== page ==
Joe Morgan: That was the reason they brought Dusty there was to give the team a spark. The history of the Cubs didn't start with this downturn with Dusty. They've had a lot of injuries, especially this year, losing Lee in addition to Prior and Wood. If you took Bonds or Pujols out of their team's lineup, their teams wouldn't be very good either. These things are not in Dusty's control and I think he's a good manager for any team.


KT: We’re talking about the same Dusty Baker, right? The guy who has Kerry Wood throw like 140 pitches on his first start after surgery and generally wears his pitchers down to a nub? The guy who, despite having one of the best pitching staffs in years, got his strategic ass handed to him in 2003 by a 109 year-old cigar smoking dope who didn’t even know his own players’ names? The guy who was interviewed thusly in the Daily Herald:

“I think walks are overrated unless you can run," Baker said. "If you get a walk and put the pitcher in a stretch, that helps. But the guy who walks and can't run, most of the time they're clogging up the bases for somebody who can run."

That kind of talk is nothing short of heresy for those in the OBP-is-king camp. Baker, an old-school sort, doesn't seem to mind.

"Who's been the champions the last seven, eight years?" he asked "Have you ever heard the Yankees talk about on-base percentage and walks? Walks help. But you ain't going to walk across the plate. You're going to hit across the plate. That's the school I come from.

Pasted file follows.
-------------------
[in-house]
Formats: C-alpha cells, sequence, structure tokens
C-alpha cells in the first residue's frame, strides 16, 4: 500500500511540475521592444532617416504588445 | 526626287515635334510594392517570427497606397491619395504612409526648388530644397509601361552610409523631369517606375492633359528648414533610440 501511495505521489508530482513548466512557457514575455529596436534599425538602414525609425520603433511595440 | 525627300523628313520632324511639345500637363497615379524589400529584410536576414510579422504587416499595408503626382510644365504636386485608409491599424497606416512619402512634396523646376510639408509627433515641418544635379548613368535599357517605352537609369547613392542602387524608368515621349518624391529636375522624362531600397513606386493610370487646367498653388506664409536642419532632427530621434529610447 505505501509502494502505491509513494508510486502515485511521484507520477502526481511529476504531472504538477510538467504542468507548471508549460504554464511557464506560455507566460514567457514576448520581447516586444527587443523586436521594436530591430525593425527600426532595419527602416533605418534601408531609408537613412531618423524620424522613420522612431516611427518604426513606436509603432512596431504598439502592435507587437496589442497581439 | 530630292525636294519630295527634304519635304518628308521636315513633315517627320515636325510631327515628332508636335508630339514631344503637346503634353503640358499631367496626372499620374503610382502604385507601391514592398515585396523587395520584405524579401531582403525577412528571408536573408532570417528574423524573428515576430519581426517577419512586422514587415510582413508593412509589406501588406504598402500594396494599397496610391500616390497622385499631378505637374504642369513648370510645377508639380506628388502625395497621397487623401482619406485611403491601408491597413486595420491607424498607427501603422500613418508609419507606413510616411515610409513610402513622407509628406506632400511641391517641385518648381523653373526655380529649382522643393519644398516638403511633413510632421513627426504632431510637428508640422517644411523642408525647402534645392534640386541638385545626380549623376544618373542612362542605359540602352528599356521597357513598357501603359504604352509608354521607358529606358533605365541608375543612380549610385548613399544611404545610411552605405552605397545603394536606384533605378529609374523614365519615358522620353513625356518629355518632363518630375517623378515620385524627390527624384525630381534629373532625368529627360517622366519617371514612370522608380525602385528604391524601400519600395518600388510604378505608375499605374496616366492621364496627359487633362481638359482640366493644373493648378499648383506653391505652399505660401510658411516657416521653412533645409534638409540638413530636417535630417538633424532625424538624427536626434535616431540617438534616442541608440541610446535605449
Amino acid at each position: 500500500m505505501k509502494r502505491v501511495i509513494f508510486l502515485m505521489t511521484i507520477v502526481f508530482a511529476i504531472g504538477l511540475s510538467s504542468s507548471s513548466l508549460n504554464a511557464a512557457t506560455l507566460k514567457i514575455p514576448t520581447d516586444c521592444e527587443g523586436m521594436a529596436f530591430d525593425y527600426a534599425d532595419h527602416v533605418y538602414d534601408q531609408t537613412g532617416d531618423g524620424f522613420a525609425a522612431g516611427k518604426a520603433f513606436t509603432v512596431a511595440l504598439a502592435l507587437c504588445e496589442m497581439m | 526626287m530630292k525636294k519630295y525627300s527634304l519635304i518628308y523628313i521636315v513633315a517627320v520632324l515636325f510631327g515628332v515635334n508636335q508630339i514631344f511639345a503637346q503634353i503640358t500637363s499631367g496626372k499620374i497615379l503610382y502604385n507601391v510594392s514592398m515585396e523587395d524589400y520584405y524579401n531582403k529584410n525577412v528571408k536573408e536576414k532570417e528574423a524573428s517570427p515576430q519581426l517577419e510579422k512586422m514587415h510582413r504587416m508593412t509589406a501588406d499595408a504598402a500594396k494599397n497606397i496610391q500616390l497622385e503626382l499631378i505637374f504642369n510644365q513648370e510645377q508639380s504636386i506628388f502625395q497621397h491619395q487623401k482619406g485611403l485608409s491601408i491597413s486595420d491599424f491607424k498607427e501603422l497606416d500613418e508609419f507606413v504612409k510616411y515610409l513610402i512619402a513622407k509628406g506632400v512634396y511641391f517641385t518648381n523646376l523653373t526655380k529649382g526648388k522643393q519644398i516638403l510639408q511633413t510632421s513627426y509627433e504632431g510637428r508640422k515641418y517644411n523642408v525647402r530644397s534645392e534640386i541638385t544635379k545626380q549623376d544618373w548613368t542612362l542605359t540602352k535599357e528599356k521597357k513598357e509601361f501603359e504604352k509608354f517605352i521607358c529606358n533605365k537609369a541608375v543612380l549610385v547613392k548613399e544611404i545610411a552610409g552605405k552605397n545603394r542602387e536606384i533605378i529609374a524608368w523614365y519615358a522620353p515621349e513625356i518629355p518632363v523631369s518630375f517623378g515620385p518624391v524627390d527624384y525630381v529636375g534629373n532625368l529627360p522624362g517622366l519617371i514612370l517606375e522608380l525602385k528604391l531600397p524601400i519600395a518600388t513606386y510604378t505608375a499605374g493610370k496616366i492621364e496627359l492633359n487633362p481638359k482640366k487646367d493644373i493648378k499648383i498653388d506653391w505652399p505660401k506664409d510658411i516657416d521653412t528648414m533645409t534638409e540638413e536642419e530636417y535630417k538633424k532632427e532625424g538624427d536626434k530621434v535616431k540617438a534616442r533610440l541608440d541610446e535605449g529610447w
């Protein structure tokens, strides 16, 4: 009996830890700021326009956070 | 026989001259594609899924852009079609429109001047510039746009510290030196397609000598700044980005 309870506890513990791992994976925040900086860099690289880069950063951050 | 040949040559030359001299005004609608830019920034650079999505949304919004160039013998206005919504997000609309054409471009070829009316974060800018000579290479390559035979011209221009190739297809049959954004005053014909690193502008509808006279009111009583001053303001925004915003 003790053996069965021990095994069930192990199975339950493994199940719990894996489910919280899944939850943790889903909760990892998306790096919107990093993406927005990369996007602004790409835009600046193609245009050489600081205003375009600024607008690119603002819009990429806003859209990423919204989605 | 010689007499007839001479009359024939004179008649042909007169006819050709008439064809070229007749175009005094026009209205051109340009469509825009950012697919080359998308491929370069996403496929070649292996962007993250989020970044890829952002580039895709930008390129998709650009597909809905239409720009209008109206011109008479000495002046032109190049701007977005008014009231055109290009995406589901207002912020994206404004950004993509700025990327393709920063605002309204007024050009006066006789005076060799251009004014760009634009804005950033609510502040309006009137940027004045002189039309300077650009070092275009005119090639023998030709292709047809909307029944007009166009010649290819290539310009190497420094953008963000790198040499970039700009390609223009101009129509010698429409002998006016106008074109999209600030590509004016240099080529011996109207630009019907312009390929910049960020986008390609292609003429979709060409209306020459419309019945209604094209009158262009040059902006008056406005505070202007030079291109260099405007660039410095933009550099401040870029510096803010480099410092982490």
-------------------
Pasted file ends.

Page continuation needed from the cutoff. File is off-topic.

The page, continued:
"It's called hitting, and it ain't called walking. Do you ever see the top 10 walking? You see top 10 batting average. A lot of those top 10 do walk. But the name of the game is to hit."


That Dusty Baker, right? He’s a good manager for any team? Okay. Cool.

Tim (Pittsburgh): What can manager Jim Tracy do to help the Pirates play sound fundamental baseball again? Bullpen giving up leads, veteran right fielders causing errors, and players not being able to score a run with bases loaded in the ninth with no outs. What is their deal???

Joe Morgan: It starts with fundamentals and concentration. What you have to do as a manager is force the players to concentration throughout the game on every facet. You have to do everything. The real reason teams like KC and Pittsburgh is because of their lack of concentration in easy situations, making errors on routine plays and such. It's about focusing at all times and concentrating.


KT: Another thing he can do is get better players. I mean, I don’t think Joe says anything wrong here, but the “real reason” the Bucs and Royals can’t win is that their rosters are just miserable.

Jason (Atlanta, GA): Joe, you said that injuries to Prior and Wood are beyond Dusty's control, but isn't it possible that the heavy workload to which he's subjected them has contributed to their injuries? Should he share some of the blame?

Joe Morgan: I don't think you can say that, because they've never thrown 250-300+ innings to be overused. The workload is to pitch every fifth day and 250 innings is the standard for top pitchers and I don't think either has done that. Their mechanics have been called into question, but not their workload.